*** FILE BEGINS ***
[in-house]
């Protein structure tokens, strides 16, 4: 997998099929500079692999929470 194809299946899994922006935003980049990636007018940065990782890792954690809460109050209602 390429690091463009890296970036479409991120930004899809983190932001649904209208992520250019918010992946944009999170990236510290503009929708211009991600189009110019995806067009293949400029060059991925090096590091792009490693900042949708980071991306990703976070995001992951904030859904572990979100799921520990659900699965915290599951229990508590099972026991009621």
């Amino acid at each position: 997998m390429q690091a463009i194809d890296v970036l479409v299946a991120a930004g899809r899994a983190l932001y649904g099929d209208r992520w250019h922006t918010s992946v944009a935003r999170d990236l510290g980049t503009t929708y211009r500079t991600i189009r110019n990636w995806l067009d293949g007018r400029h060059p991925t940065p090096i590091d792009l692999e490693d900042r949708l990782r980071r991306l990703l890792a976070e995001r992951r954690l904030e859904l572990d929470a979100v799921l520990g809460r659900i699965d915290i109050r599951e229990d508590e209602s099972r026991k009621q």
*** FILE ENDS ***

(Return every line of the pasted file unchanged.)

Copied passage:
[in-house]
């Protein structure tokens, strides 16, 4: 997998099929500079692999929470 194809299946899994922006935003980049990636007018940065990782890792954690809460109050209602 390429690091463009890296970036479409991120930004899809983190932001649904209208992520250019918010992946944009999170990236510290503009929708211009991600189009110019995806067009293949400029060059991925090096590091792009490693900042949708980071991306990703976070995001992951904030859904572990979100799921520990659900699965915290599951229990508590099972026991009621």
């Amino acid at each position: 997998m390429q690091a463009i194809d890296v970036l479409v299946a991120a930004g899809r899994a983190l932001y649904g099929d209208r992520w250019h922006t918010s992946v944009a935003r999170d990236l510290g980049t503009t929708y211009r500079t991600i189009r110019n990636w995806l067009d293949g007018r400029h060059p991925t940065p090096i590091d792009l692999e490693d900042r949708l990782r980071r991306l990703l890792a976070e995001r992951r954690l904030e859904l572990d929470a979100v799921l520990g809460r659900i699965d915290i109050r599951e229990d508590e209602s099972r026991k009621q």